A boom in demand for inheritance tax (IHT) advice is just around the corner.

So says new research which also concludes that financial advisers are looking to strengthen business partnerships with lawyers to help them cope with the demand.

The findings come from Prudential who questioned IFAs and discovered that seven out of ten financial advisers expect to see IHT planning grow over the next year.


But, 17% of advisers admitted that despite the rise in demand, due to regulatory changes, they are not sufficiently confident in advising on IHT issues and want to develop links with legal firms and other specialists.

The key findings reveal that:

  • 37% of advisers are forecasting a significant increase in clients demanding advice on IHT planning;
  • 35% are building relationships with lawyers to boost links with other specialists, 22% already work closely with legal firms;
  • close to 60% of advisers say part of the increase in demand is being driven by new IHT rules that came into effect in April 2017. 

Head of Business Consultancy at Prudential Paul Harrison said: “Rising property and pension wealth are making it increasingly important for advisers to be able to help clients with specialist advice on IHT planning and demand for advice is booming.


“However, providing that advice is becoming more complex with changes to pension rules as well as IHT limits, and advisers are absolutely correct to work with other specialists to ensure that clients are receiving the best possible support.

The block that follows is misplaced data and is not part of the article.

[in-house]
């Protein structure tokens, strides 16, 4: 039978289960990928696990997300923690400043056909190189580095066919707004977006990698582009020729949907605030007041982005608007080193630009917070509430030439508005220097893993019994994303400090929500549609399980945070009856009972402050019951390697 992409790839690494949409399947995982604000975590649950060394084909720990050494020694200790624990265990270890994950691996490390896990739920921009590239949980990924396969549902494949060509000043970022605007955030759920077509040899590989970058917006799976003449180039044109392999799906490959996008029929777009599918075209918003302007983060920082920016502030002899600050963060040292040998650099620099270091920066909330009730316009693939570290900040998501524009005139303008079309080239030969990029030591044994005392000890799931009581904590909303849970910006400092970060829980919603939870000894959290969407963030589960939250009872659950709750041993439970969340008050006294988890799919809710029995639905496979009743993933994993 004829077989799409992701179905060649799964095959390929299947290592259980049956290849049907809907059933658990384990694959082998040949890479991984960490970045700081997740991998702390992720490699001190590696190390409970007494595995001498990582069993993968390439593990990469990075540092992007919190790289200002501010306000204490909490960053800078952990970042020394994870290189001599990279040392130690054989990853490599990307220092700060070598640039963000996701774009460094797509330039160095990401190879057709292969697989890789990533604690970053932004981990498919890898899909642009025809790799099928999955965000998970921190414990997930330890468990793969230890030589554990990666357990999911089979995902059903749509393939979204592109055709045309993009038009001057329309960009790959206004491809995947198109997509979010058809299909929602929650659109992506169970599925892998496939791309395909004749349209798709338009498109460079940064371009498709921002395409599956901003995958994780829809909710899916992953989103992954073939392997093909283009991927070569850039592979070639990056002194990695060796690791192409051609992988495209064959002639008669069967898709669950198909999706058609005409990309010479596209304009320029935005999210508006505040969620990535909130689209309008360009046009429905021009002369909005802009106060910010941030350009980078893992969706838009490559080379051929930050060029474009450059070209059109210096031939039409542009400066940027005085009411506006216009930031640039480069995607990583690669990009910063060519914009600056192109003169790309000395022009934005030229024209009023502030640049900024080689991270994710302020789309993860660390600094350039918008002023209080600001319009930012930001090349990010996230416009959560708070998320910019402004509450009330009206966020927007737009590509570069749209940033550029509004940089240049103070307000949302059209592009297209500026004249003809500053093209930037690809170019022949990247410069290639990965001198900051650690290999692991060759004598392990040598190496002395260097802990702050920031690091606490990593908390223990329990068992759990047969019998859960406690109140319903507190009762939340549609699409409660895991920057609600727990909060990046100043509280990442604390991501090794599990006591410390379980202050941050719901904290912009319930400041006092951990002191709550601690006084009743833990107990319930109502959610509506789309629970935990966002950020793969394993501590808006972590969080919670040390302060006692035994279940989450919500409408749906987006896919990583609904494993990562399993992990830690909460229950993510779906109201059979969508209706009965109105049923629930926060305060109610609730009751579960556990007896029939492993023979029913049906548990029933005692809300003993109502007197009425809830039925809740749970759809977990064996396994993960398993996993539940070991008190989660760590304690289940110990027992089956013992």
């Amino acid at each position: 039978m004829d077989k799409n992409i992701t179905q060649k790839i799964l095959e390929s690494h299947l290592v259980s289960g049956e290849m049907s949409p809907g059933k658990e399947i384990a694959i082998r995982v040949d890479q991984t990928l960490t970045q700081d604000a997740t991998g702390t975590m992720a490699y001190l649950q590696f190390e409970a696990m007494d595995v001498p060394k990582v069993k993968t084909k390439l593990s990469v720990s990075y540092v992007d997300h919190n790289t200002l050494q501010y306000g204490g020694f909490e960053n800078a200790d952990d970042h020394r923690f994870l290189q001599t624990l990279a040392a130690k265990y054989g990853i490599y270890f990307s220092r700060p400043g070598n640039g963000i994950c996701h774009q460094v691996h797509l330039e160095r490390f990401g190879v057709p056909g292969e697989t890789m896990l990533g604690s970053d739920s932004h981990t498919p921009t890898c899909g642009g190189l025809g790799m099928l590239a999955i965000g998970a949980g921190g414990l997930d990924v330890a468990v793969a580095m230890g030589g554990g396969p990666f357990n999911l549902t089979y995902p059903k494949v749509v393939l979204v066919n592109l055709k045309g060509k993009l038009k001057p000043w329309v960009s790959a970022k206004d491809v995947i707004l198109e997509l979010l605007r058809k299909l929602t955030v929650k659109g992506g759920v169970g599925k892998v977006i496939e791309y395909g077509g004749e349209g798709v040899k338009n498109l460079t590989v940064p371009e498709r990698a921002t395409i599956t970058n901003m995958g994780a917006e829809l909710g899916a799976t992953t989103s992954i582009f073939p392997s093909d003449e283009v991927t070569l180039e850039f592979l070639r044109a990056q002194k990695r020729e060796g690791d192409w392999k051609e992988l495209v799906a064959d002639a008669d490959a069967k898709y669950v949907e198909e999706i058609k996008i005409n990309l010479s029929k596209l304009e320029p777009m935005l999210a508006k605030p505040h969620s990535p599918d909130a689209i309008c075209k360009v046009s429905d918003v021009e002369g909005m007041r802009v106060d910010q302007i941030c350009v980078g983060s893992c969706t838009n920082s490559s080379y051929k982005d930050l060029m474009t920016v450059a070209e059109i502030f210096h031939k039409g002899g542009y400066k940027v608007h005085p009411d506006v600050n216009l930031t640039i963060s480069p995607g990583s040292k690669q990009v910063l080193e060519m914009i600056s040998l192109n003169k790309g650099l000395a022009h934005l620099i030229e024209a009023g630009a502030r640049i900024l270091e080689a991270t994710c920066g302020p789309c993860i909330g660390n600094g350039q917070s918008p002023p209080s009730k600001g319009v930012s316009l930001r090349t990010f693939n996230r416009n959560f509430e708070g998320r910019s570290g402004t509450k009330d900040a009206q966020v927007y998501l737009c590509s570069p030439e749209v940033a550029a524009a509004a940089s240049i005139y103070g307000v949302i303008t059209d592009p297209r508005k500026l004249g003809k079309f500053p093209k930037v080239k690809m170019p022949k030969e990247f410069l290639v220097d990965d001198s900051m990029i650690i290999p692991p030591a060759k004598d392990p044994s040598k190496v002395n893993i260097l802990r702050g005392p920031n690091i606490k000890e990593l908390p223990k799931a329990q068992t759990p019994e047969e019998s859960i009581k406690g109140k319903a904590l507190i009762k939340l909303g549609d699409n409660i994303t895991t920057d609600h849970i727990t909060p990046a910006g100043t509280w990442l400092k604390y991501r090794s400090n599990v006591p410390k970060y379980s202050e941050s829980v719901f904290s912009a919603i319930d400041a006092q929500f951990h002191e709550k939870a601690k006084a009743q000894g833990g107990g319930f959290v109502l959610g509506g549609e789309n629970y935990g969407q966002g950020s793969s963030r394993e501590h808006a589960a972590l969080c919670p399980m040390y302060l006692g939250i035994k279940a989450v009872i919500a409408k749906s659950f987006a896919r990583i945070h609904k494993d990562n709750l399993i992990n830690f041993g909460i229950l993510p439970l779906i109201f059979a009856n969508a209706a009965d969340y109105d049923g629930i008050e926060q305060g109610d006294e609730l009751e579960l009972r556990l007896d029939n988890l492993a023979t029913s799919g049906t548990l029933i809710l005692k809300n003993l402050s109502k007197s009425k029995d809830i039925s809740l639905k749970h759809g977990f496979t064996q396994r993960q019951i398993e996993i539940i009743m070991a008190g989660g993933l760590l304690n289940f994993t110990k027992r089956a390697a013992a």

“Clients with final salary schemes who are seeking to take advantage of the flexibility of Pension Freedoms are a major source of IHT advice enquiries, advisers say. About three-quarters (77%) of advisers have seen a rise in clients with final salary schemes asking about IHT planning with 59% reporting significant increases.

“One specialist area that is driving demand for IHT advice is enquiries about using trusts – more than half (52%) of advisers say they have seen a rise in enquiries about trusts for IHT planning.”


Partner at Irwin Mitchell Private Wealth Kelly Greig said: “With the introduction of the Residence Nil Rate Band (RNRB), large number of clients with second properties and increasing complexity of Inheritance Tax (IHT) mitigation, it is not just consumers who are seeking expert legal advice but increasingly financial advisers who are turning to lawyers to help with their clients’ needs.

“Modern families are also becoming more complex with multiple marriages and cohabitation more common. This makes wills and trusts more complicated and estate planning, which should integrate legal, tax and financial planning, is often best served when financial advisers and legal/tax planning advisers work together.

“Financial advisers who work closely with lawyers can ensure that their clients and families do not face a legal or tax problem in future, and that their clients’ families benefit from an inheritance as intended.”


Table below shows the key issues that advisers believe are driving demand for IHT advice.

Better access to pensions following Pension Freedoms 64 per cent
Increased attractiveness of pensions as a vehicle for passing on wealth 59 per cent
Changes to IHT threshold 58 per cent
Rising property prices 53 per cent
Cuts to lifetime allowance 41 per cent
Increased use of buy-to-let 36 per cent
Increased ISA limits 32 per cent


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